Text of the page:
The director showed an image from a shooting captured on video at night. A circle on the image highlighted what he said was a bullet frozen in time by a camera recording at 30fps. What it looked like to me was a cloud of discharge residue [link no longer available], which would be visible longer than a bullet and would linger long enough to be captured on camera. It would be an extremely lucky shot to freeze a bullet with a camera recording at 30fps, especially considering in photography it would take at least 500fps in good light to capture a clear shot of a moving baseball. 

No Need For Chases

The Director said that Citiwatch has eliminated the need for police pursuits.

"If a suspect runs around a corner, we just catch up to them on the next block [with the cameras]," he said. This sounds good in theory, but having so many cameras probably helps with pursuits rather then eliminating them. Beyond that, 635 cameras for a city is far from saturated enough to ensure such continuity of coverage.

Operators are Constantly Catching Crimes in Progress

The cameras are monitored around the clock. Hood said operators will routinely alert police to crimes before dispatchers even get a 911 call. Hood did not provide any hard numbers on how many times police were dispatched based on something an operator observed, but said it happened "all the time."

He showed past surveillance video footage of various crimes from robbery to riots, but from most of the videos, there is no way to tell what initiated the operator to key in on a suspect - a call or observation.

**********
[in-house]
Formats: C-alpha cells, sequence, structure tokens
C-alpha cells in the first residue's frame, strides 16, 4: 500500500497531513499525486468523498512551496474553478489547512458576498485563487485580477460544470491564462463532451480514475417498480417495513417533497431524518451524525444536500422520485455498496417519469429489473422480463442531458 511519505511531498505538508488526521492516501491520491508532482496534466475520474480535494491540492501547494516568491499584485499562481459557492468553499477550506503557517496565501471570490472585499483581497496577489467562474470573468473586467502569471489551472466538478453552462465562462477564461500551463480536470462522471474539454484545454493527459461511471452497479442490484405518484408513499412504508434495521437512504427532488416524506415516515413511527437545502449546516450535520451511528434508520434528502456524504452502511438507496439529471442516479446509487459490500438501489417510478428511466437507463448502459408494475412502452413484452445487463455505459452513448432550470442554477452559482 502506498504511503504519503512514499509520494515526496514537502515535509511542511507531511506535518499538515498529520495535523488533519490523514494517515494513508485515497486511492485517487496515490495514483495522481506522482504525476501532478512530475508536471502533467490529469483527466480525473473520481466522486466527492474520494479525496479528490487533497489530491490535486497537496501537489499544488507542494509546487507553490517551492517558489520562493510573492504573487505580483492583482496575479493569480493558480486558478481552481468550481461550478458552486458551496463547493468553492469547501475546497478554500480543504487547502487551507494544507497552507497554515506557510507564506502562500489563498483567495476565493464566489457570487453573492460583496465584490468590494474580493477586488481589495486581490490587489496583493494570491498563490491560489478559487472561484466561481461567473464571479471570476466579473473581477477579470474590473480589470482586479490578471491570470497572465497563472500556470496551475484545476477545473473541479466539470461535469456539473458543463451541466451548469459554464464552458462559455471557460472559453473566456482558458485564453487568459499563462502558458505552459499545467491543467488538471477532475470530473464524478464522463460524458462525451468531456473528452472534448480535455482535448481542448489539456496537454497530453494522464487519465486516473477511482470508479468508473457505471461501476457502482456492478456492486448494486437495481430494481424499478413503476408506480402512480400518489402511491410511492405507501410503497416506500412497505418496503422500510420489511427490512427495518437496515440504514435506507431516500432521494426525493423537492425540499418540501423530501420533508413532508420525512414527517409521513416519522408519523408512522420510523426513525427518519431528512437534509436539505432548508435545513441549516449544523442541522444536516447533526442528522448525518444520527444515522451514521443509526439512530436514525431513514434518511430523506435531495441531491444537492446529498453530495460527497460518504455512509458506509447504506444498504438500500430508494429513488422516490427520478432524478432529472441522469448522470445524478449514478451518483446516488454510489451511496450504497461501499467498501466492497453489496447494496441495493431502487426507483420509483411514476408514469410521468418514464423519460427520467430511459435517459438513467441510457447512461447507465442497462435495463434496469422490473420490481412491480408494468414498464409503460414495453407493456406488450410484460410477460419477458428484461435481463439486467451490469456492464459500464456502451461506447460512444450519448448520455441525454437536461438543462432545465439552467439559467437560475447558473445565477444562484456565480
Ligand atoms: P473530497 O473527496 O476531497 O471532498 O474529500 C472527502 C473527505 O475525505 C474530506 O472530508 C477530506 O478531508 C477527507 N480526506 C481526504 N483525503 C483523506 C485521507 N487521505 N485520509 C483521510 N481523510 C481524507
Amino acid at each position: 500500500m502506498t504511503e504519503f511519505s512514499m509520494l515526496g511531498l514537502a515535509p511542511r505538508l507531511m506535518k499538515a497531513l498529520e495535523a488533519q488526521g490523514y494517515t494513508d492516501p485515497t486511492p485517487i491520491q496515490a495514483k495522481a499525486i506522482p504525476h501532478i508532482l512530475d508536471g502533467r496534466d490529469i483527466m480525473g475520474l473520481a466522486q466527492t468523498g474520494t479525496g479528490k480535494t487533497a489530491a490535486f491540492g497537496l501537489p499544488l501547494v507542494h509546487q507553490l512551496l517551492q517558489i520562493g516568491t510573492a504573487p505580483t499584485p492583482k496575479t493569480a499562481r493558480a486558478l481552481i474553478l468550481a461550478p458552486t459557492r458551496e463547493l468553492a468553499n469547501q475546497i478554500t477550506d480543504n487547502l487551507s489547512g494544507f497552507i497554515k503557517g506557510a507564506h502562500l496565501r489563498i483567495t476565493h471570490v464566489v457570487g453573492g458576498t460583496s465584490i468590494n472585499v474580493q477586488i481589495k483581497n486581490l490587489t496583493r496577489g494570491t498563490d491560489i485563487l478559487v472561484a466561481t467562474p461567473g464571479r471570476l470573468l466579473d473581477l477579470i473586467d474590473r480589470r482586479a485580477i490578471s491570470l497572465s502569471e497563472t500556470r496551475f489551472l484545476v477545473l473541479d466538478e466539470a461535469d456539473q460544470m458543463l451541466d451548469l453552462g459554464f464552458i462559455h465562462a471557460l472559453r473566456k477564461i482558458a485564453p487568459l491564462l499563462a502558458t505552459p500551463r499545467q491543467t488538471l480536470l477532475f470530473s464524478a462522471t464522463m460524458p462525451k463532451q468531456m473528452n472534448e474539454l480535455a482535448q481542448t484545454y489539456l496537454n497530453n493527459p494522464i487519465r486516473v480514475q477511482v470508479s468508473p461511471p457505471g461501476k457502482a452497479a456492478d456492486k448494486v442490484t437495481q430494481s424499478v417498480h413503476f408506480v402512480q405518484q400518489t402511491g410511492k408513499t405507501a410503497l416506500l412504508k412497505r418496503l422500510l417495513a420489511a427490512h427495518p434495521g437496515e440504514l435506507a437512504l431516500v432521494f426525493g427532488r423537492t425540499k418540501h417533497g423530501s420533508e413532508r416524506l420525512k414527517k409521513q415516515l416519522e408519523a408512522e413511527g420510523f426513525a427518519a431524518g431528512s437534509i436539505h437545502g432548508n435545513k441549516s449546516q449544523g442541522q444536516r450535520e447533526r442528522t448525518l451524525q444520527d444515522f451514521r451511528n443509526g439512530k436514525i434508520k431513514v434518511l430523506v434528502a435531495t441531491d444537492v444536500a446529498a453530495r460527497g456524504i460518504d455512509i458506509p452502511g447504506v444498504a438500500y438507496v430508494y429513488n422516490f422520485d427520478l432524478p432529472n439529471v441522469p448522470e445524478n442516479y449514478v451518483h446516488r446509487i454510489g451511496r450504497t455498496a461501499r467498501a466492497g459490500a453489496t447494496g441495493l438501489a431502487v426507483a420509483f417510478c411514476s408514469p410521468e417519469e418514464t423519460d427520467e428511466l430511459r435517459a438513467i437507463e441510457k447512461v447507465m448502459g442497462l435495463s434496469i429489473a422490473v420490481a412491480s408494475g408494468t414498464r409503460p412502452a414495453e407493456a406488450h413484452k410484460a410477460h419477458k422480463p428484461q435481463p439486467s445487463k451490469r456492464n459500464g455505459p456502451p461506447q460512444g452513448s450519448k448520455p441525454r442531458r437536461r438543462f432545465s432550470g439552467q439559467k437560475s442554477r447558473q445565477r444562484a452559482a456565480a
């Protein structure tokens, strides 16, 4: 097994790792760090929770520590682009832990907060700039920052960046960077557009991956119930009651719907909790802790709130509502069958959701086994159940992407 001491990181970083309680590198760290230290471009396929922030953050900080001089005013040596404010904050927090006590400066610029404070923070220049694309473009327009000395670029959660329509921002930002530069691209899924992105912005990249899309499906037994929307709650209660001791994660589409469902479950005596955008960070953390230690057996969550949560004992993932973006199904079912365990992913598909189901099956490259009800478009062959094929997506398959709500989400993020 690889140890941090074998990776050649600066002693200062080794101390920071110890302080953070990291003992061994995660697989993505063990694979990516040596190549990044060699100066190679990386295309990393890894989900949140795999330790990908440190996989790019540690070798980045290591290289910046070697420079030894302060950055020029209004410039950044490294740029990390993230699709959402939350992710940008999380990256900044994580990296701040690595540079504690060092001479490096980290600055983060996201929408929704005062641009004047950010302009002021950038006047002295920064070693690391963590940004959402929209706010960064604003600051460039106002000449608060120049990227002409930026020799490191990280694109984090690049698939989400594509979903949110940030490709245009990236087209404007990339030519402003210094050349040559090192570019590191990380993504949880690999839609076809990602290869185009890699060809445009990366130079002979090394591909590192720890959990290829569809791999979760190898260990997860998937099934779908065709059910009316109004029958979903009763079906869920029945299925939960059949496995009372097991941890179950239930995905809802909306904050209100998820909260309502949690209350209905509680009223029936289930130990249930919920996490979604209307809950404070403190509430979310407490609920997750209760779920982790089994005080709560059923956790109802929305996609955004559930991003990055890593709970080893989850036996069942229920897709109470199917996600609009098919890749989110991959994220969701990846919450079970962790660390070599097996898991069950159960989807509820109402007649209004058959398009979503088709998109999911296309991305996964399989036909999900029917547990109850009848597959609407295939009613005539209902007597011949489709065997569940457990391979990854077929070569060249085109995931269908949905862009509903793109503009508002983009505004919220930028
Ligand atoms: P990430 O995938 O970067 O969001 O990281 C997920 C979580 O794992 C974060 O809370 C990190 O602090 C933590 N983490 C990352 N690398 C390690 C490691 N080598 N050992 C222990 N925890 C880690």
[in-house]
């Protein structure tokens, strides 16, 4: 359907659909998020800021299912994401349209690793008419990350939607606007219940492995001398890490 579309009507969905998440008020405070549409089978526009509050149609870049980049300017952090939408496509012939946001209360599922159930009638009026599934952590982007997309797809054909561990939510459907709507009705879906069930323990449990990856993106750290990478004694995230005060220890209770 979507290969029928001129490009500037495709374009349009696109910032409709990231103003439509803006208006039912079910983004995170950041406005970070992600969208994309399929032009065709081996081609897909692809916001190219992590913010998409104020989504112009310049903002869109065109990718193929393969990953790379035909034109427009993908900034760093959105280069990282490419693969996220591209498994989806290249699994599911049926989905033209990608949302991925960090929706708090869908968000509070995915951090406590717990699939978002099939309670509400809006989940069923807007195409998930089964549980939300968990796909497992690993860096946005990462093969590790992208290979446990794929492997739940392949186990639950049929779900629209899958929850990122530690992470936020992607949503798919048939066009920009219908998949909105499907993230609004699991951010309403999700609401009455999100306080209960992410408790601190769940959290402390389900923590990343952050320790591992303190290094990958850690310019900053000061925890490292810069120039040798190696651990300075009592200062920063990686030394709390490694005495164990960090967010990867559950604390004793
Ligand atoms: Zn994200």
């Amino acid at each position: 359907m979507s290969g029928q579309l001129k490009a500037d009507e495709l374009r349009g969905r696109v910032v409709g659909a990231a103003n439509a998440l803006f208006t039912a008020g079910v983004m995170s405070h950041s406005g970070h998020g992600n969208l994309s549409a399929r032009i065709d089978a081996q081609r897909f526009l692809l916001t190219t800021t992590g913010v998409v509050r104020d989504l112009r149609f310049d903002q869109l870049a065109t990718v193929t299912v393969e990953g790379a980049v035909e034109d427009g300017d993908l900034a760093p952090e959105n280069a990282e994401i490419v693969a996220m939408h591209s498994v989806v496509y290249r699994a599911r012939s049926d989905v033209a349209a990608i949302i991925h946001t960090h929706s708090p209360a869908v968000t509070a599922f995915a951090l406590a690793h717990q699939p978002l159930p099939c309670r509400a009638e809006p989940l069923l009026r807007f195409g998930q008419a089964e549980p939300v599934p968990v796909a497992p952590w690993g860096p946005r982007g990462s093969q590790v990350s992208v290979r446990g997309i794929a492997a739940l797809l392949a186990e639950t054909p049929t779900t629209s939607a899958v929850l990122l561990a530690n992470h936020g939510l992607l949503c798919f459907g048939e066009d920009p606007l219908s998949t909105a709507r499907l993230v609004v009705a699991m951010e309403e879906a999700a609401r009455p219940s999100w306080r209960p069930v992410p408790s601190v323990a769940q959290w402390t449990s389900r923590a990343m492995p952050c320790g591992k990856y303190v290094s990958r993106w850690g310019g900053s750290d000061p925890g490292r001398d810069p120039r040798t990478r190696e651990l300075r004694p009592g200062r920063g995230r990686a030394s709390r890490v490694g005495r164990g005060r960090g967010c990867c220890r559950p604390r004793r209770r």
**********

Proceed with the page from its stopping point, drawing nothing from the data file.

What the videos did show however is that the operators do have some skill in detecting when a person is carrying a concealed weapon and determining suspicious activity. In one video, the operator tracked a man acting suspiciously near a row of parked cars. The operator used the camera to follow the man until he broke a car window, then had police dispatched to the location. In another video an operator notices what looks like a concealed weapon under a teen's jacket. The operator coordinates a stop with police and officers find a gun on the teen. 

Caught up in the Hype

I think this goes to show that even end users can sometimes get caught up in the hype when they have an audience. Seeing the system in action was impressive, but saying it puts an end to chases and captures bullets on camera is a stretch. The Citiwatch slogan is "Believe," but hopefully people are able to take these claims with a grain of salt. 

No Information on Coordination

The tour focused on the functionality of a PSIM once it was already in place and little about what it took to set it up. The project took coordination with a number of agencies including the Maryland Departments of Transportation, Emergency Management and Homeland Security, who are all using different systems, but accessible through Citiwatch. A good follow-up to the presentation would be an information session on facilitating collaboration between the agencies, which probably had unique challenges as well.